After 2009’s Station Fire, many Angelenos came out to help with reforestation efforts by replanting seedlings in the Station Fire Burn Zone – but unfortunately, many of those seedlings have not taken root well enough to survive.
Over the weekend, the LA Times reported that only a quarter of the 900,000 or so seedlings planted were thriving, which is well below the Forest Service’s target goal of 75% survival. Foresters say most of the failures were due to the unusually dry winter and terrain too rough for replanting, but some have also criticized the choice of trees used in the efforts, saying they were not species originally found in the areas to be reforested.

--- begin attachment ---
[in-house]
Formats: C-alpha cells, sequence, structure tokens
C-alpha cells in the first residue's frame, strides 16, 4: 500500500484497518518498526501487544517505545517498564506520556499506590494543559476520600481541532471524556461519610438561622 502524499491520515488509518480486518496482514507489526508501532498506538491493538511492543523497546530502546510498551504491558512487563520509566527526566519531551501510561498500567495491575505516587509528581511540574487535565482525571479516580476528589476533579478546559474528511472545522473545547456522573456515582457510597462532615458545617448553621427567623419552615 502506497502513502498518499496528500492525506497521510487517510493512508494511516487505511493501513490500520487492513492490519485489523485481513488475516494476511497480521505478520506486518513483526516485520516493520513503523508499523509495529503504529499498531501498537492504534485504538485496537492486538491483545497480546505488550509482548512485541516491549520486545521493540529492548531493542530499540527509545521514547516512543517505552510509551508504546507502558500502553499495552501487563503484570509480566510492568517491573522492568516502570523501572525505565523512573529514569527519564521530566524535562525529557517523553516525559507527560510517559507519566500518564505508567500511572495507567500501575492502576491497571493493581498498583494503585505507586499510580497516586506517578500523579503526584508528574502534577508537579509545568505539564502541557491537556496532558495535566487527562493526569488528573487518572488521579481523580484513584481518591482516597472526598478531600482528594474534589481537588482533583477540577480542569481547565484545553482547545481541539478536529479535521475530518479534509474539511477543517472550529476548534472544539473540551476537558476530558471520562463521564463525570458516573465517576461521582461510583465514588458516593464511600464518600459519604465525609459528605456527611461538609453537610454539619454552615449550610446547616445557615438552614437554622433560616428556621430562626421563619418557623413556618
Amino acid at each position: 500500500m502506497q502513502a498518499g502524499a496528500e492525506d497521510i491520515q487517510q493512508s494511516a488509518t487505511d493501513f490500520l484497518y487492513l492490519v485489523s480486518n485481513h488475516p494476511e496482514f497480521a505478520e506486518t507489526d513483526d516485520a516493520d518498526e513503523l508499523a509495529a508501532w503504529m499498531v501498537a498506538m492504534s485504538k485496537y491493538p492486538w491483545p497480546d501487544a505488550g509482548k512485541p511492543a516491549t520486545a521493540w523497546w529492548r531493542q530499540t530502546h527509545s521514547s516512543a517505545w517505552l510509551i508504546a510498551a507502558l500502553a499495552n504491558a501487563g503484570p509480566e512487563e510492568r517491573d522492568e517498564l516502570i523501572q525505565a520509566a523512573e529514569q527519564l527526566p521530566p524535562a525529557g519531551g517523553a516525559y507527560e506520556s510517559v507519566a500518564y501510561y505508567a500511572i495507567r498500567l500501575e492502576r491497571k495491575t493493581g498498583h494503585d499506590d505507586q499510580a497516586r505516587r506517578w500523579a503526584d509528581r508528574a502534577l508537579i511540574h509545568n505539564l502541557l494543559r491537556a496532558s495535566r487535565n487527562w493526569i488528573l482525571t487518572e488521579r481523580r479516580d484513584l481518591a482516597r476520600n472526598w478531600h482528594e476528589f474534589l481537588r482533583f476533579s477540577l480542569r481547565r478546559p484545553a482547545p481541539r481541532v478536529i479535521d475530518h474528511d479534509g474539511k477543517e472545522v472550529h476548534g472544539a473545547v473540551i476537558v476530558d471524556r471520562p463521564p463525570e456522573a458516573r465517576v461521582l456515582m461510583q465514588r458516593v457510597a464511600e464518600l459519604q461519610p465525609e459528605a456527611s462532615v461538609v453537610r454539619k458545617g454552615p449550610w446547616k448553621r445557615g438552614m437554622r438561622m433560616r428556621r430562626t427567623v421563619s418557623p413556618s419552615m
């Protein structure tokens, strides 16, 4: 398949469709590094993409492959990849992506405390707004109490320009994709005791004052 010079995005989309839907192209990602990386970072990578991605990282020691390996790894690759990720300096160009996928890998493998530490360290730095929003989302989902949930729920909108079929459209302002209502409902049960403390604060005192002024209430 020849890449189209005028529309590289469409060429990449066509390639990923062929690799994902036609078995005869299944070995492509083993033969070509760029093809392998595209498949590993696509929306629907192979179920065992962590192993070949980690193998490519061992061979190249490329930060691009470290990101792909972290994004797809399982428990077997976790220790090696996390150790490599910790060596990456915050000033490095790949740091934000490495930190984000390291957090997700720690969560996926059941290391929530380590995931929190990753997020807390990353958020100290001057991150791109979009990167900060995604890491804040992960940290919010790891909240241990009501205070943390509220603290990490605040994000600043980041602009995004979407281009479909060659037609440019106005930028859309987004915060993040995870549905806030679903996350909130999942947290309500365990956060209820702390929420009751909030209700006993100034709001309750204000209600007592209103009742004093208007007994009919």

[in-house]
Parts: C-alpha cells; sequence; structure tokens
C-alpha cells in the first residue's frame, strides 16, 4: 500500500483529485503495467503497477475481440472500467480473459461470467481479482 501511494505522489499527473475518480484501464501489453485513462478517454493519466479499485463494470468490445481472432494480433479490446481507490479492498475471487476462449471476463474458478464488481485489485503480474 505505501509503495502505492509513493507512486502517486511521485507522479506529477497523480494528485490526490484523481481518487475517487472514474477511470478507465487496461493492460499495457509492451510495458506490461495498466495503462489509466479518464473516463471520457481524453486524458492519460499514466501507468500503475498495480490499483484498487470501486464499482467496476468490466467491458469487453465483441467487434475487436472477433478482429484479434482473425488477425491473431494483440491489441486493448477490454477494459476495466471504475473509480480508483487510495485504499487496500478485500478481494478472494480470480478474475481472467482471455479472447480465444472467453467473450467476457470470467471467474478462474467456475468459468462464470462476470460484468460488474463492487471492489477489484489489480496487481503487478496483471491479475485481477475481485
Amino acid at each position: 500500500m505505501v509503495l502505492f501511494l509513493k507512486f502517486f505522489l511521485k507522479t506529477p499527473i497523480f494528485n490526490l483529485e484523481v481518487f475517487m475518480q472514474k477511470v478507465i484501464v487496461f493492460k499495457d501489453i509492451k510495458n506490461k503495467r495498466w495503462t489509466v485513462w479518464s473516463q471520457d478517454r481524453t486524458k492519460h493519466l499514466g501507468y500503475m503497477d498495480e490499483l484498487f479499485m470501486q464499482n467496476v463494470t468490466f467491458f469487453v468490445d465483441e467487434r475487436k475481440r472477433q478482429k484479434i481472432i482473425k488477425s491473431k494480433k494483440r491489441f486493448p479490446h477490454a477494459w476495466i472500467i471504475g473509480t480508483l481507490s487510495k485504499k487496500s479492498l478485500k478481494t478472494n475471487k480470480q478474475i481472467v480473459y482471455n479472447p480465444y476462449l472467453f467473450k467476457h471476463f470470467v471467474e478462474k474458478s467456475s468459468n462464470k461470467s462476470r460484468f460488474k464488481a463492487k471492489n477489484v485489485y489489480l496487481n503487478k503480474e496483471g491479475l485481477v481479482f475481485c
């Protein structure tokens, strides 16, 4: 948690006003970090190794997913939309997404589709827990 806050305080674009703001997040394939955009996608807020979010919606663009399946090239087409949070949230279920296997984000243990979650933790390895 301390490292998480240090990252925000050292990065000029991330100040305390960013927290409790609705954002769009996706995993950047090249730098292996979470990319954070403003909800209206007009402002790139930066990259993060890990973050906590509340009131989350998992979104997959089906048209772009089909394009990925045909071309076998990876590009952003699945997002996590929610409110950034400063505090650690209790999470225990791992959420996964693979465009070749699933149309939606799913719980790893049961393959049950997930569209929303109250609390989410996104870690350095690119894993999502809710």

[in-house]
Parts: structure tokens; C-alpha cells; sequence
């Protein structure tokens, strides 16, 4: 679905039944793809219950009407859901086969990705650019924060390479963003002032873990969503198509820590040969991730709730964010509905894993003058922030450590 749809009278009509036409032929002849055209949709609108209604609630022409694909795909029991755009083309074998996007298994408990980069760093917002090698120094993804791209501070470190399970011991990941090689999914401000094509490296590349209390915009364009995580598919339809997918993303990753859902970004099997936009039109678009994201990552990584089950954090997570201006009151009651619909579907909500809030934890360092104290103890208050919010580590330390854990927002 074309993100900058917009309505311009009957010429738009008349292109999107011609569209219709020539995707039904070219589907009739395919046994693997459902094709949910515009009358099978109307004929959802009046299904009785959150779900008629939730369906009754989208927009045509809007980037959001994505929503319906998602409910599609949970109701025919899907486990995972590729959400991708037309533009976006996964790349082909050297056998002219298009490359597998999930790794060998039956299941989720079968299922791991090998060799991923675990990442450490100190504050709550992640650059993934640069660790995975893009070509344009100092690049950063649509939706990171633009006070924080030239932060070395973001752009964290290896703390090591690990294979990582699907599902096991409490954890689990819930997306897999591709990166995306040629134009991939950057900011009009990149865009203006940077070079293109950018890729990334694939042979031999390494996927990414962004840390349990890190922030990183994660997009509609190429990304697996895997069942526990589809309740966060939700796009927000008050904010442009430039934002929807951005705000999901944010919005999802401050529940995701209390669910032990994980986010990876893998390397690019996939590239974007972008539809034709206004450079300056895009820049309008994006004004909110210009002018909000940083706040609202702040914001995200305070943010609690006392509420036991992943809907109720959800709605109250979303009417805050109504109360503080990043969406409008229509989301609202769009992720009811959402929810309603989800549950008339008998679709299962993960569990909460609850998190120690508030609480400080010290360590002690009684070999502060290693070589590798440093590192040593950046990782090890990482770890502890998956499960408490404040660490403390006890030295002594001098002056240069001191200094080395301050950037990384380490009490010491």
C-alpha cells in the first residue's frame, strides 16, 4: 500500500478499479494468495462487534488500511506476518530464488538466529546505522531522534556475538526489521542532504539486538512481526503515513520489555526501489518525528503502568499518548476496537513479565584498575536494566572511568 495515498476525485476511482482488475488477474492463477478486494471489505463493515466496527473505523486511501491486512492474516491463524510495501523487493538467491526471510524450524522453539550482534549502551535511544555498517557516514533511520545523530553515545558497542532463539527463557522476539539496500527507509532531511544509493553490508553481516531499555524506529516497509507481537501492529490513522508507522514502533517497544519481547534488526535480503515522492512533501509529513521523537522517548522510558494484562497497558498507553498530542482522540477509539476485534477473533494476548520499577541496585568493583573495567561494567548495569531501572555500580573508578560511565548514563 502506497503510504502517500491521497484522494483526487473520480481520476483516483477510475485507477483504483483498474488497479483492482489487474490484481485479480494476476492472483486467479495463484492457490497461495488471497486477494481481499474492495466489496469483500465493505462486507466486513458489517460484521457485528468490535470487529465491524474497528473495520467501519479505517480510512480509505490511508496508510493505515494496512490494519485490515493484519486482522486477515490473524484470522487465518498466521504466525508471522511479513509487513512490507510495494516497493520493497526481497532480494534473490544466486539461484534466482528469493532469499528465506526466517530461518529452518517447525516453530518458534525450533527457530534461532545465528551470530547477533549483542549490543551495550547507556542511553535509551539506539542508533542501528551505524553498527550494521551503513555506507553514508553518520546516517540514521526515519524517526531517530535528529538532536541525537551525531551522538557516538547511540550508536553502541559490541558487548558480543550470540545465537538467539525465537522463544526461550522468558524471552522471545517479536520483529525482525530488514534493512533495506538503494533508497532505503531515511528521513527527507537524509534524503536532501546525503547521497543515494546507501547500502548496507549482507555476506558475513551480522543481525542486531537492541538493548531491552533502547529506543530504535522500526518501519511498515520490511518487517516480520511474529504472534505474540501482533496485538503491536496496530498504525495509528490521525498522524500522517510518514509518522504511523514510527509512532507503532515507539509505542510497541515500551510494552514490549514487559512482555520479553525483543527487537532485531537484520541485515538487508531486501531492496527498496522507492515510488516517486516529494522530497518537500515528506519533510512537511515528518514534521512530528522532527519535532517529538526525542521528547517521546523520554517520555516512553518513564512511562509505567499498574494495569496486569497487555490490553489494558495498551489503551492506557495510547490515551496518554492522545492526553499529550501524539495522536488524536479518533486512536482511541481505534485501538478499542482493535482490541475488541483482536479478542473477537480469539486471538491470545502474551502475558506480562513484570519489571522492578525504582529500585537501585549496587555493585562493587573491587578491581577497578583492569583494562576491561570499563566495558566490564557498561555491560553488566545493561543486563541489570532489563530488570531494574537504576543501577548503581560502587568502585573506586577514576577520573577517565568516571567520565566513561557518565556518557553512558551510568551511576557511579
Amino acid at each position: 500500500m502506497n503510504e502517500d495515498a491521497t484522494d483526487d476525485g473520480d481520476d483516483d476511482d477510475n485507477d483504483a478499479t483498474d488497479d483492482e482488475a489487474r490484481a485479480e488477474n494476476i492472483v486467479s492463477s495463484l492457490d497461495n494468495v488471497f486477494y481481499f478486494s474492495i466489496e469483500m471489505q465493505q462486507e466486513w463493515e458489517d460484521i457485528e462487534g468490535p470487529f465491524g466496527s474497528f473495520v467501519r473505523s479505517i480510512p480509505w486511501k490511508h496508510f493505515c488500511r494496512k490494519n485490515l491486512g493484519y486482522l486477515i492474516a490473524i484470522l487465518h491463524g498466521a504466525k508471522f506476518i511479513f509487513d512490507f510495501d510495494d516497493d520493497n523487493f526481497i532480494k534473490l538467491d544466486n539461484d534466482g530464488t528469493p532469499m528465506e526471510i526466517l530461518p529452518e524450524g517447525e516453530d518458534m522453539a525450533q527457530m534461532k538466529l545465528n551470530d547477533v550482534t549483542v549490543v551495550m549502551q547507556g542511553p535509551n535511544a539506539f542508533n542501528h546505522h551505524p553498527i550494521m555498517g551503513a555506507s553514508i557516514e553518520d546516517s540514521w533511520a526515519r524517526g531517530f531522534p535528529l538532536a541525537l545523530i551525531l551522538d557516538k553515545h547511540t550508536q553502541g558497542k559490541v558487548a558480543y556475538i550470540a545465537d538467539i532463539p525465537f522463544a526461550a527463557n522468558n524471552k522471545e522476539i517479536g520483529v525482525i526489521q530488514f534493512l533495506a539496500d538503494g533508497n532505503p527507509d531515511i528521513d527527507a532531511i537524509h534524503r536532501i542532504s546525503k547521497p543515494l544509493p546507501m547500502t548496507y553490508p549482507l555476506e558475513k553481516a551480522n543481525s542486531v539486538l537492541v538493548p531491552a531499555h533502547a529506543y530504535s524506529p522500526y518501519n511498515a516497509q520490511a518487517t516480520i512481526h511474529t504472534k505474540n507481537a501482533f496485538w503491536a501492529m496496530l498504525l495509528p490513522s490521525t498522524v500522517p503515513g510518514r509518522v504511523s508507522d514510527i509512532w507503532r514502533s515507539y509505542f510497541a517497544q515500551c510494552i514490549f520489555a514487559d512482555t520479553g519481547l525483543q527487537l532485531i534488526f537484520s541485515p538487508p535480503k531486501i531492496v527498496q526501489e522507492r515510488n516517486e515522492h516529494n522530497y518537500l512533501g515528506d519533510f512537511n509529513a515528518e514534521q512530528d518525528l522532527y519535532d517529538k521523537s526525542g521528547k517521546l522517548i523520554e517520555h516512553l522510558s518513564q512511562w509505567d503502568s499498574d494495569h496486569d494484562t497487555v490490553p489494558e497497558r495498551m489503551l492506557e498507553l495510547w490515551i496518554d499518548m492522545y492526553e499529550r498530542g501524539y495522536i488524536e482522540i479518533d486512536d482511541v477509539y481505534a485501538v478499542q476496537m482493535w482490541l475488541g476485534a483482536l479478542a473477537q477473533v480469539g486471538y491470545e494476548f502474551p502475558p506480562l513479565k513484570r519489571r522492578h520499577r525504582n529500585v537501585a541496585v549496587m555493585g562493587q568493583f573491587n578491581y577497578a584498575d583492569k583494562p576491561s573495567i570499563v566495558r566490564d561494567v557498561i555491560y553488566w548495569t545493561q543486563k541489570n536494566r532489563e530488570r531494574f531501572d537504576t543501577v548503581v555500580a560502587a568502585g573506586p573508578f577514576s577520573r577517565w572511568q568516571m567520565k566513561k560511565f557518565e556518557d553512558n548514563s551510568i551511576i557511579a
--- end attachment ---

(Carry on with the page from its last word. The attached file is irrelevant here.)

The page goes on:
The reforestation efforts were part of a plan to plant three million trees over five years, although now officials are aiming for 900,000 thriving trees in the next three years.
While NBC Los Angeles is a bit more optimistic – their verification of the reports claim that almost half of the seedlings survived – any further reforestation efforts will have to wait until next year, when conditions will hopefully be better for the saplings.
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Tags: Angeles National Forest, failure, fires, reforestation efforts, station fire